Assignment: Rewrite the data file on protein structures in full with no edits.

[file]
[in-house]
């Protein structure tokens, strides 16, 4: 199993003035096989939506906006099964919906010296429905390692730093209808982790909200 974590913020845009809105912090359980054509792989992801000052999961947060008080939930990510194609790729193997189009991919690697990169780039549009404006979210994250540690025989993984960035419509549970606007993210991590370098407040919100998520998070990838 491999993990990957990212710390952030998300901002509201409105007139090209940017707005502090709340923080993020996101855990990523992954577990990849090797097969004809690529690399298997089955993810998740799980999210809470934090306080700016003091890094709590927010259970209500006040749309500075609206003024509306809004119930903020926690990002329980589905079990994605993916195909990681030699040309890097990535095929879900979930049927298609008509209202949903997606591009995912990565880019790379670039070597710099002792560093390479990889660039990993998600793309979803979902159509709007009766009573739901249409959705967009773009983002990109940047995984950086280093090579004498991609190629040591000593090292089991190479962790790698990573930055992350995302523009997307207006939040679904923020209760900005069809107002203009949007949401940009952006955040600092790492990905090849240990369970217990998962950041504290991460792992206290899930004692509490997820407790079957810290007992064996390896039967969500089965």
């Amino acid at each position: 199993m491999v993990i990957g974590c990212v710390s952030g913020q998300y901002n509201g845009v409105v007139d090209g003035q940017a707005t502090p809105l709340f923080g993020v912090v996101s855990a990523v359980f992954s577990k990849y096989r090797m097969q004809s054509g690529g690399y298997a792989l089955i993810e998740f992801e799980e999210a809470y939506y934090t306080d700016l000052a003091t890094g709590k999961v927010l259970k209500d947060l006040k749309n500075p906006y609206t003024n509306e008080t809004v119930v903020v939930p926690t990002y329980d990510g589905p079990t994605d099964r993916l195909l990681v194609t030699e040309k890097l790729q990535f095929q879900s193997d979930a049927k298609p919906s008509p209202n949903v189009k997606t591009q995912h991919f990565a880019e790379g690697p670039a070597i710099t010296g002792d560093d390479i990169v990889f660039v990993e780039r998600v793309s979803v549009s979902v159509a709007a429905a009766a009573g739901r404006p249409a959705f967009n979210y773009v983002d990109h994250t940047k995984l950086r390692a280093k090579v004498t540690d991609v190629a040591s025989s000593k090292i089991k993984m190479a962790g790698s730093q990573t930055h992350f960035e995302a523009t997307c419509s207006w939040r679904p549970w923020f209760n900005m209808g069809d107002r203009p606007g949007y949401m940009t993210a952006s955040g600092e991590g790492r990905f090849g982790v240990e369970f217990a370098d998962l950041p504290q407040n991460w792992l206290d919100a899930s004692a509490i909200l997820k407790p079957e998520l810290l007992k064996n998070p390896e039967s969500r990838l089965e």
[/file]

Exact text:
[in-house]
């Protein structure tokens, strides 16, 4: 199993003035096989939506906006099964919906010296429905390692730093209808982790909200 974590913020845009809105912090359980054509792989992801000052999961947060008080939930990510194609790729193997189009991919690697990169780039549009404006979210994250540690025989993984960035419509549970606007993210991590370098407040919100998520998070990838 491999993990990957990212710390952030998300901002509201409105007139090209940017707005502090709340923080993020996101855990990523992954577990990849090797097969004809690529690399298997089955993810998740799980999210809470934090306080700016003091890094709590927010259970209500006040749309500075609206003024509306809004119930903020926690990002329980589905079990994605993916195909990681030699040309890097990535095929879900979930049927298609008509209202949903997606591009995912990565880019790379670039070597710099002792560093390479990889660039990993998600793309979803979902159509709007009766009573739901249409959705967009773009983002990109940047995984950086280093090579004498991609190629040591000593090292089991190479962790790698990573930055992350995302523009997307207006939040679904923020209760900005069809107002203009949007949401940009952006955040600092790492990905090849240990369970217990998962950041504290991460792992206290899930004692509490997820407790079957810290007992064996390896039967969500089965």
């Amino acid at each position: 199993m491999v993990i990957g974590c990212v710390s952030g913020q998300y901002n509201g845009v409105v007139d090209g003035q940017a707005t502090p809105l709340f923080g993020v912090v996101s855990a990523v359980f992954s577990k990849y096989r090797m097969q004809s054509g690529g690399y298997a792989l089955i993810e998740f992801e799980e999210a809470y939506y934090t306080d700016l000052a003091t890094g709590k999961v927010l259970k209500d947060l006040k749309n500075p906006y609206t003024n509306e008080t809004v119930v903020v939930p926690t990002y329980d990510g589905p079990t994605d099964r993916l195909l990681v194609t030699e040309k890097l790729q990535f095929q879900s193997d979930a049927k298609p919906s008509p209202n949903v189009k997606t591009q995912h991919f990565a880019e790379g690697p670039a070597i710099t010296g002792d560093d390479i990169v990889f660039v990993e780039r998600v793309s979803v549009s979902v159509a709007a429905a009766a009573g739901r404006p249409a959705f967009n979210y773009v983002d990109h994250t940047k995984l950086r390692a280093k090579v004498t540690d991609v190629a040591s025989s000593k090292i089991k993984m190479a962790g790698s730093q990573t930055h992350f960035e995302a523009t997307c419509s207006w939040r679904p549970w923020f209760n900005m209808g069809d107002r203009p606007g949007y949401m940009t993210a952006s955040g600092e991590g790492r990905f090849g982790v240990e369970f217990a370098d998962l950041p504290q407040n991460w792992l206290d919100a899930s004692a509490i909200l997820k407790p079957e998520l810290l007992k064996n998070p390896e039967s969500r990838l089965e």